Do you want to force users on your website to use clean image filenames in WordPress?
Enforcing clean image filenames can be very useful when you have multiple users who are uploading images to WordPress.
In this article, we will show you how to enforce clean image filenames on your WordPress site.
Why Enforce Clean Image Filenames in WordPress?
If you run a multi-author blog or website, then you will have different users uploading images to WordPress. It can be difficult to make sure that every image being uploaded has a clean filename.
By clean image filename, we mean a filename without special characters like accent characters (é, â, and so on), non-Latin characters, hashtags, and periods.
It also makes your images more searchable in your media library so you can use them again in future blog posts.
There’s also a chance that having image filenames with special characters can cause image issues with certain web browsers. By fixing these, you can deliver a good user experience no matter what browser your visitors are using.
With that said, let’s show you how to enforce clean image filenames on your WordPress website, step by step.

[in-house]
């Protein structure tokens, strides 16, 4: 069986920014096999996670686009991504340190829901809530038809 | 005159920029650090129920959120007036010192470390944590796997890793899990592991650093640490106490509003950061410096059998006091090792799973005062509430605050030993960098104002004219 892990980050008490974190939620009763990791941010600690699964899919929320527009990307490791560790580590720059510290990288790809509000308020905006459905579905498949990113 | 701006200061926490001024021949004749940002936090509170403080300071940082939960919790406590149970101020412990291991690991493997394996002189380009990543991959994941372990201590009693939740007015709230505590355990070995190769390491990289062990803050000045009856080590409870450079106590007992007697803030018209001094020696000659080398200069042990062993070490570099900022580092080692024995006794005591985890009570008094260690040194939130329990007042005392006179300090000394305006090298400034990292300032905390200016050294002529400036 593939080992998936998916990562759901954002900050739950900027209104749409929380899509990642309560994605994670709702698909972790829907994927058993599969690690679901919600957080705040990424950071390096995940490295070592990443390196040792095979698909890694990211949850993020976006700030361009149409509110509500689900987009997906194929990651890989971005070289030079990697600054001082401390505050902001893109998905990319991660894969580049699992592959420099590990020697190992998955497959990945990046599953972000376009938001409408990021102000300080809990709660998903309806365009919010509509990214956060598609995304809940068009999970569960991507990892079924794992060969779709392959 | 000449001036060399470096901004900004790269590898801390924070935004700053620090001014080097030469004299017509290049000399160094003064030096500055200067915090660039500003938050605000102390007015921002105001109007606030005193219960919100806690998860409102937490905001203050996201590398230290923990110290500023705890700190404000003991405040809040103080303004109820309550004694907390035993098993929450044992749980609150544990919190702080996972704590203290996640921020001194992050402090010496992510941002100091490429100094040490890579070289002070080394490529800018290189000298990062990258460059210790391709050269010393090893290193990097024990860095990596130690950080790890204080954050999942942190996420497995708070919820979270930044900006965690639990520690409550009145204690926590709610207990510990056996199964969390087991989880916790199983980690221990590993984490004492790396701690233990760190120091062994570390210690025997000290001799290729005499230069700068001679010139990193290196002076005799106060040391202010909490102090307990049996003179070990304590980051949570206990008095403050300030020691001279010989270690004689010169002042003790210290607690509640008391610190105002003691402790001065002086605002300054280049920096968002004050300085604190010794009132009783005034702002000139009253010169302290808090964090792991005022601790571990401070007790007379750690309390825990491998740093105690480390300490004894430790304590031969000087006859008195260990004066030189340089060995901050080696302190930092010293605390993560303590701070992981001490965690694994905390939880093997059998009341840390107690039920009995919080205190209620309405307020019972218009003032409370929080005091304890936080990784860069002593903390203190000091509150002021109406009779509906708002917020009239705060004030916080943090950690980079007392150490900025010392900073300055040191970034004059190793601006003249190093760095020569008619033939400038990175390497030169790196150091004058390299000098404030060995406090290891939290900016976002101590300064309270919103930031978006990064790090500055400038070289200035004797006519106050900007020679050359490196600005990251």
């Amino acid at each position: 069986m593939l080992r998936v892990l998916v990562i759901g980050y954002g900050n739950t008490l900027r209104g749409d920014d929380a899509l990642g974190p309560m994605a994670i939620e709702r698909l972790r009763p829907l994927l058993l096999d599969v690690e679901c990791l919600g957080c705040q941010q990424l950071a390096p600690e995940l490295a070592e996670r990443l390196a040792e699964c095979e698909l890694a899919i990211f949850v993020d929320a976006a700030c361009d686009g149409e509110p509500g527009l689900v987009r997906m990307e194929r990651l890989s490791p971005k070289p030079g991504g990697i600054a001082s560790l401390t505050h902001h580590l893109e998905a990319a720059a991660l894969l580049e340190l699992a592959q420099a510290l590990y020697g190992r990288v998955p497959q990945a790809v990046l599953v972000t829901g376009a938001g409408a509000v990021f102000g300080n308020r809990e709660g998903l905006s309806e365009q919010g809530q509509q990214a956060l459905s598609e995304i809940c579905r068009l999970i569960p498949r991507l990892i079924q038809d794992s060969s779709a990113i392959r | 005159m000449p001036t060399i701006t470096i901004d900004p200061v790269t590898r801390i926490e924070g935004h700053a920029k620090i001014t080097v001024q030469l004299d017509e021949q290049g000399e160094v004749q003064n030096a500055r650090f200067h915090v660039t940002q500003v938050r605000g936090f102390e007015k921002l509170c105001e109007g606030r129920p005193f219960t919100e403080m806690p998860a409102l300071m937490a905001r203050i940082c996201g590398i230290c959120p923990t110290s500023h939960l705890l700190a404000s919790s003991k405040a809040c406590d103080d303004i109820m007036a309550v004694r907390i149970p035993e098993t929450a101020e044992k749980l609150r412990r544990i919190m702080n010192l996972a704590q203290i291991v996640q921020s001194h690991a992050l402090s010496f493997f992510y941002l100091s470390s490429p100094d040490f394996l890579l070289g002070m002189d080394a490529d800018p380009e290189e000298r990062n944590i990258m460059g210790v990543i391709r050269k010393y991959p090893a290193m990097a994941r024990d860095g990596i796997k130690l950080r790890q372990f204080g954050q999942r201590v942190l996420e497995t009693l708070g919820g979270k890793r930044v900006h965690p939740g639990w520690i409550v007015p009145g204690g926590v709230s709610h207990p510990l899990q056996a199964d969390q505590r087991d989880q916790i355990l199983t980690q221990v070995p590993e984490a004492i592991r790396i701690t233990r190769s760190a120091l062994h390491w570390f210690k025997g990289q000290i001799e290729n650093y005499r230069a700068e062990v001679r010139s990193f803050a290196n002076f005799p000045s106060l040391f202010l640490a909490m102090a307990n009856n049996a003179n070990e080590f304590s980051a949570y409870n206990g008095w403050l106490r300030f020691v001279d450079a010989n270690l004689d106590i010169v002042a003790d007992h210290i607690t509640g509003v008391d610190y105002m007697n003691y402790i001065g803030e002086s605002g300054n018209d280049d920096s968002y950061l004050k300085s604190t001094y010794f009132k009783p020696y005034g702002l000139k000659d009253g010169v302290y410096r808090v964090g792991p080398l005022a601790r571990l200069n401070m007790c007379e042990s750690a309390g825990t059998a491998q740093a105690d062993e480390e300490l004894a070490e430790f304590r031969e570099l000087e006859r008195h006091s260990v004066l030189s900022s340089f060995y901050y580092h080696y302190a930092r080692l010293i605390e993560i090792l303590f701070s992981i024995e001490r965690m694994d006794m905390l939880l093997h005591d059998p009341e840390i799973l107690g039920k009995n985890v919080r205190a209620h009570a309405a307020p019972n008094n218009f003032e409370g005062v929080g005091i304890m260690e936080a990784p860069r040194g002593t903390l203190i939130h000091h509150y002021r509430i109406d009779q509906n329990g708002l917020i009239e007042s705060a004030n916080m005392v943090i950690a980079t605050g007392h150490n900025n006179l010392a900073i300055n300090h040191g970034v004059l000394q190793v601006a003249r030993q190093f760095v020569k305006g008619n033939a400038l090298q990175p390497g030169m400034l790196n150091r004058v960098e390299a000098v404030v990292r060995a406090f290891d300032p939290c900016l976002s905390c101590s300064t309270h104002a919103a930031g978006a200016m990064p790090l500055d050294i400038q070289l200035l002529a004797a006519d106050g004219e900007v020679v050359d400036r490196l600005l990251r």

Enforcing Clean Image Filenames in WordPress
The easiest way to enforce clean image filenames is with the Clean Image Filenames plugin. It automatically converts special characters, accent characters, and more into a clean image filename.
The first thing you need to do is install and activate the plugin. For more details, see our beginner’s guide on how to install a WordPress plugin.
Upon activation, the plugin will automatically filter filenames for any new images you upload to your WordPress blog.
Simply go to Media » Add New and upload an image that has special characters in the filename.
For example, we uploaded an image of a blueberry, which is called Çay üzümü in Turkish, and our filename was ‘Çay üzümü.jpg’.
After uploading the image, the plugin filtered the image filename to ‘cay-uzumu.jpg’.
You can still use accent characters and other special characters in your image description, title, and alt tags.
This will help your images rank in the search engines when people search using those special characters.
However, this plugin doesn’t convert the filename for any images you have already uploaded. If you want to convert older image files, then you’ll need to upload them again with this plugin active. Alternatively, you could use a plugin to rename the image files on your WordPress site.
If you run into any issues, then take a look at our guide on how to fix common image issues in WordPress.
We hope this article helped you learn how to enforce clean image filenames in WordPress. You may also want to look at our guide on how to move WordPress from HTTP to HTTPS and our expert picks of the best email marketing services for small businesses.